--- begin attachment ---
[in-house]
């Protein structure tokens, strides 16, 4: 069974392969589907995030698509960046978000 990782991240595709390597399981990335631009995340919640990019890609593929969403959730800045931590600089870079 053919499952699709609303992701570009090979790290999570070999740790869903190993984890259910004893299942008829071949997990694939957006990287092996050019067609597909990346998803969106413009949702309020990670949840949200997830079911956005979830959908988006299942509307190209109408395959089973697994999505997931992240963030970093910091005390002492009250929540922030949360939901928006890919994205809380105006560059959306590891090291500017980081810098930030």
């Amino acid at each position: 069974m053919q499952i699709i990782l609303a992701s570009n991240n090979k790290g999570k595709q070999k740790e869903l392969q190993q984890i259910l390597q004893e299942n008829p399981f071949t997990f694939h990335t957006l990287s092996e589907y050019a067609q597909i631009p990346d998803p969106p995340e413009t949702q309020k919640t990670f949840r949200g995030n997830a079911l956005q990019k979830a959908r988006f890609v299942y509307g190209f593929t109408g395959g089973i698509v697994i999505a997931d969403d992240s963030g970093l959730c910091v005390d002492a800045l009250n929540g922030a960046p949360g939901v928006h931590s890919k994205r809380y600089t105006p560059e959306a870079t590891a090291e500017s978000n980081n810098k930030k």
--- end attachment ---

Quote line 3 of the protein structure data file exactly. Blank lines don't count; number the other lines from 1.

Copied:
């Amino acid at each position: 069974m053919q499952i699709i990782l609303a992701s570009n991240n090979k790290g999570k595709q070999k740790e869903l392969q190993q984890i259910l390597q004893e299942n008829p399981f071949t997990f694939h990335t957006l990287s092996e589907y050019a067609q597909i631009p990346d998803p969106p995340e413009t949702q309020k919640t990670f949840r949200g995030n997830a079911l956005q990019k979830a959908r988006f890609v299942y509307g190209f593929t109408g395959g089973i698509v697994i999505a997931d969403d992240s963030g970093l959730c910091v005390d002492a800045l009250n929540g922030a960046p949360g939901v928006h931590s890919k994205r809380y600089t105006p560059e959306a870079t590891a090291e500017s978000n980081n810098k930030k």